India has extensive potential in the fields of environment, spiritual, medical and education tourism. The country’s domestic and foreign policy efforts have facilitated an enabling environment for the promotion of the tourism industry. There is further scope for innovations and adaptations in this regard to leverage the new normal.

 

 

The Editorial Analysis: Bringing MSMEs into Global Value Chains

 

MSME in India: Relevance

  • GS 3: Indian Economy and issues relating to planning, mobilization, of resources, growth, development and employment.

 

MSMEs in India

  • Micro-, Small and Medium enterprises (MSME) account for over 99% of businesses in India.
  • MSMEs are the largest employer in India outside of agriculture, employing over 11.1 crore people, or 45% of all workers.
  • The disruption of the pandemic severely impacted MSMEs, especially those in the services sector.
  • Renewed war, supply shocks and soaring fuel, food and fertilizer prices presented a host of new threats for these privately owned enterprises.
  • Climate crisis has been impacting the MSMEs adversely, making it the greatest disruption multiplier of all.

 

Issues with the MSME sector

  • Most of the MSMEs do not meet today’s standards on productivity, environmental sustainability, and health and safety of workers.
  • High degree of informality in the sector, with many enterprises unregistered, and both employers and workers are lacking awareness of and commitment to comply with labour and environmental laws.
  • Informal enterprises cannot access formal MSME support and financing nor participate in global value chains that require full compliance with all applicable regulations.
  • Digitalisation concerns the integration of digital technologies, such as big data, artificial intelligence and virtual reality, in business processes, also known as Industry 4.0.

 

Steps taken for the MSME sector

  • India’s “Make in India” campaign aims to catapult the country up the manufacturing value chain to position itself as a global manufacturing hub.
  • Initiatives such as the production linked incentives (PLI) schemes and the recently launched zero effect zero defect (ZED) certification are helping to promote and boost the sector.
  • Government initiatives such as the Digital Saksham and the interlinking of the Udyam, e-Shram, National Career Service (NCS), and Atmanirbhar Skilled Employee-Employer Mapping (ASEEM) portals show the promise of targeted digitalisation schemes.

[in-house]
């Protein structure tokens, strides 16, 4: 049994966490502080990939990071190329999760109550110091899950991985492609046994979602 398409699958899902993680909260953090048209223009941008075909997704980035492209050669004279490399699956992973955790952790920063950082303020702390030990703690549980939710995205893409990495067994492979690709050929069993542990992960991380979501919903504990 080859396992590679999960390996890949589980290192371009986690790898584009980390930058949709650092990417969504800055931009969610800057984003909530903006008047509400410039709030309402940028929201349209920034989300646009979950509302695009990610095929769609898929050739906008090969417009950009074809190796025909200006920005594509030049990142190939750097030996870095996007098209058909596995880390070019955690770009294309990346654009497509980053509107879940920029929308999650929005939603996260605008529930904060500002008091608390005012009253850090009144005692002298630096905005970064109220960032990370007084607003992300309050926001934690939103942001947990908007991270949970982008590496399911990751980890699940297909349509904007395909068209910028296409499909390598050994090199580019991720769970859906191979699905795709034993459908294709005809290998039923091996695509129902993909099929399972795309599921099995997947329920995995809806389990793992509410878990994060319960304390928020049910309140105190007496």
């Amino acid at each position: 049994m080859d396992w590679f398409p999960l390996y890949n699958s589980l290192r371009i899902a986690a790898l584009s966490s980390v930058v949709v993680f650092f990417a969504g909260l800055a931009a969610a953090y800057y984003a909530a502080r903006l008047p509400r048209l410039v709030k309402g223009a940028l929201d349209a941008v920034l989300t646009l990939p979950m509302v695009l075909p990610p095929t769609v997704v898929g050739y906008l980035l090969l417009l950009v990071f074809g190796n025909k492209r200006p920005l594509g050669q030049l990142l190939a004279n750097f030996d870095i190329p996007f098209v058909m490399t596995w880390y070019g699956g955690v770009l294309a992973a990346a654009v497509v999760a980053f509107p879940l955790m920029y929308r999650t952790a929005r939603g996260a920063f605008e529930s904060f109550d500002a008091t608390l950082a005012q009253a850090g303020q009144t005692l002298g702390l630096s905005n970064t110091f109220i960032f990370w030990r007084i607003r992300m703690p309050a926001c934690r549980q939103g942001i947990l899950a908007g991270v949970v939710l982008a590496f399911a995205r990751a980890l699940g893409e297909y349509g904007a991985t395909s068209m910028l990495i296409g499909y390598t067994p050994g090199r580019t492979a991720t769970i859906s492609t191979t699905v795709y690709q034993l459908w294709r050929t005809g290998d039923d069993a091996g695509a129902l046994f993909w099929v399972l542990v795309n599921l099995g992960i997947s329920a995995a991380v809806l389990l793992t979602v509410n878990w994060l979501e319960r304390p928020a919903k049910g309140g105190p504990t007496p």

• UNIDO (United Nations Industrial Development Organization) provided energy efficiency advisory services to 695 MSMEs in 23 clusters covering brass, ceramic, dairy, foundry and hand tool sectors.
  • To increase the resilience of supply in response to recent shocks, production locations for global value chains are increasingly shifting and diversifying across countries and regions. To leverage this opportunity, UNIDO is spearheading the notion of manufacturing excellence.
  • The Prime Minister’s Employment Generation Programme (PMEGP) is also creating opportunities for self-employment and micro enterprises, with over 7 lakh micro enteprises assisted in becoming economically viable.

 

Read current affairs for UPSC

CIET (NCERT) wins UNESCO’s King Hamad Bin Isa Al-Khalifa Prize World Mental Health Report 2022 National Conference on Cyber Safety and National Security Single-use Plastic Ban to Effective from 1st July
MoHUA Launches NIPUN Scheme under DAY NULM Pragati Maidan Integrated Transit Corridor Critical Information Infrastructure (CII): Definition, Need and Protection UNHCR Report on Forced Displacement in 2021
Payment Vision 2025 Parliamentary Panel Report on Promotion and Regulation of E-commerce in India Major Economies Forum on Energy and Climate (MEF) Key Takeaways of WTO 12th Ministerial Conference
India-EU Free Trade Agreement (FTA): Negotiations Re-launched Desertification and Drought Day Criminal cases in Parliament: 40% Newly Elected RS MPs have Criminal Cases AGNIPATH Scheme: Age Relaxation and Anti-Agnipath Protests

Sharing is caring!

Thank You, Your details have been submitted we will get back to you.